A particular weekend in late May saw your blogger mark off two long-awaited life species in one long, road-weary day.  First up was one that won't win any beauty contests or make the normal person drive three hours to see but I've never claimed to be 'normal', especially when it comes to orchids.  The long-bracted orchid (Coeloglossum viride) is an endangered species in Ohio and one I had never been able to track down or find.  So when a friend suggested a site in northeastern Indiana, I jumped at the chance and was not disappointed in my search.  Even under close inspection its hard to see if the flowers are even open and believe it or not the photograph above shows a plant in full bloom.  The thin yellowish-green lip hanging below a darker green hood of sepals must have given someone the impression of a frog as this plant also goes by the common name of frog orchid.

Dragon's-mouth Orchid  ~  Arethusa bulbosa

Easily the most exciting and memorable of all the new orchid finds this year happened later in the day after coming across the long-bracted orchid above.  Growing in a floating sphagnum bog in southeastern Michigan was the subject of many a day dream and wish I had wanted to see for years on end with no luck.  The dragon's-mouth orchid (Arethusa bulbosa) is in my opinion one of the most stunning and perfectly sculpted wildflowers on earth.  Rising from a small bulb situated in the cold, water-saturated sphagnum below is a solitary bloom with its mythical jaws wide open and vivid pink crown situated above.  Averting one's eyes from its royal and piercing appearance is nigh on impossible, as is making the decision to depart and leave its timeless beauty behind.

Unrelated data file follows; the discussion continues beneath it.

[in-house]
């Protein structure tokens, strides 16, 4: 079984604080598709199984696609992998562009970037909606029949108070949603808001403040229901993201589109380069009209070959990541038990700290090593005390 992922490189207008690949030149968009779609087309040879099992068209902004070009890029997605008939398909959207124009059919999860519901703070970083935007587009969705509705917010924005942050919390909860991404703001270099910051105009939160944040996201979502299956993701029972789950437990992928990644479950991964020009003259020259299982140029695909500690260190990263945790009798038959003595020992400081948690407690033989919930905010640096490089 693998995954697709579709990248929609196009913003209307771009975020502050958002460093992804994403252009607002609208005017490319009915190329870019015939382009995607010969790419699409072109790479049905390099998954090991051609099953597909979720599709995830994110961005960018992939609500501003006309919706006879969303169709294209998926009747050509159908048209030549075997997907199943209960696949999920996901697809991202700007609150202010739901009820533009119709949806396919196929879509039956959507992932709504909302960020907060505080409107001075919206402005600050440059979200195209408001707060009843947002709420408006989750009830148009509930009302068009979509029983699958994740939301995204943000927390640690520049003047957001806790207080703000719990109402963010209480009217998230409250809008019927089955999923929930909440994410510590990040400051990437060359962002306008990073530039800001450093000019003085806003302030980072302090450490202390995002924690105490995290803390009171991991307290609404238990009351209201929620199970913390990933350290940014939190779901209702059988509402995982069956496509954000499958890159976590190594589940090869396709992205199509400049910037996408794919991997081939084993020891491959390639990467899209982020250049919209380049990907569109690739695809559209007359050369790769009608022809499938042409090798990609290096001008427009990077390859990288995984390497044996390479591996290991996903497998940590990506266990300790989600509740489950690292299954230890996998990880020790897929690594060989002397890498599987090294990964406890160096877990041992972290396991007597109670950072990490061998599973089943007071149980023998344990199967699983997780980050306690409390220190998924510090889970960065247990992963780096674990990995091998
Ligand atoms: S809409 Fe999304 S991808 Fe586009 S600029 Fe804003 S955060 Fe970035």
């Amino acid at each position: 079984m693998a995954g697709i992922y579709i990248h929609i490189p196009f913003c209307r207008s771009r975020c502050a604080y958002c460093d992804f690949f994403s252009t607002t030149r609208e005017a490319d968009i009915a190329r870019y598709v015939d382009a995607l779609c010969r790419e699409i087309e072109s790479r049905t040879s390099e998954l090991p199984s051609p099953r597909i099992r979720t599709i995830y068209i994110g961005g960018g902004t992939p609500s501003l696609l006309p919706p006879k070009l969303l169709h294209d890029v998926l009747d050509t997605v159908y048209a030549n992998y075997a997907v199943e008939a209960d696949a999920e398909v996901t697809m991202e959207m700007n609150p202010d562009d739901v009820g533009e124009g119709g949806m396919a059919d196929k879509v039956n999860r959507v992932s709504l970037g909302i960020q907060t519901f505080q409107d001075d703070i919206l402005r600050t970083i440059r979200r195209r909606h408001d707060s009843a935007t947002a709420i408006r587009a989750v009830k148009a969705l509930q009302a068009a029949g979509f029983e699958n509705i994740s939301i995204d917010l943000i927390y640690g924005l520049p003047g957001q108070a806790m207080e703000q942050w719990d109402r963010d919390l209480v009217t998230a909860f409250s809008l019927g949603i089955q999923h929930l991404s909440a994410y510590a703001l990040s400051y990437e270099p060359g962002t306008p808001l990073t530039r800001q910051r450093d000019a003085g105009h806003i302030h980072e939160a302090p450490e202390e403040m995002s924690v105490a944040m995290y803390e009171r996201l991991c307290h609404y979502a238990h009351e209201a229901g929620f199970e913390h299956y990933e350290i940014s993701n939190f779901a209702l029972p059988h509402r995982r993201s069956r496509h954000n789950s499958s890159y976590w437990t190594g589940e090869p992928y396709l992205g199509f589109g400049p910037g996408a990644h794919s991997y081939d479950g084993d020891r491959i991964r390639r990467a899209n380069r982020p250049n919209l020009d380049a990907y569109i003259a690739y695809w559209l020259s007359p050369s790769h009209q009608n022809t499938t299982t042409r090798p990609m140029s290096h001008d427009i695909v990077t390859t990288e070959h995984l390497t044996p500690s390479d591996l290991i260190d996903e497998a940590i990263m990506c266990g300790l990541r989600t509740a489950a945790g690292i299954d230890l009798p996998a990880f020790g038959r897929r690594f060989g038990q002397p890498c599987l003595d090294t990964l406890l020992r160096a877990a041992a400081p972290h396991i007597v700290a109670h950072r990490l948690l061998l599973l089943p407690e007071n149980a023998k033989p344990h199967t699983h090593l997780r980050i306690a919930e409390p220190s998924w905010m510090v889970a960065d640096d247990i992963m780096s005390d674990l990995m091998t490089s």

Northern Tubercled Orchid  ~  Platanthera flava var. herbiola

Early June found myself ankle deep in mud and surrounded by an impenetrable cloud of mosquitos in the depths of a swamp forest in north-central Ohio.  What I paid for in blood and itchy welts was well worth the price as I looked out across a dense sea of northern tubercled orchid (Platanthera flava var. herbiola).  This small, green orchid gets its name from the small bump or tubercle at the back of the lower lip that is believed to direct its pollinators to one of the two pollinia above.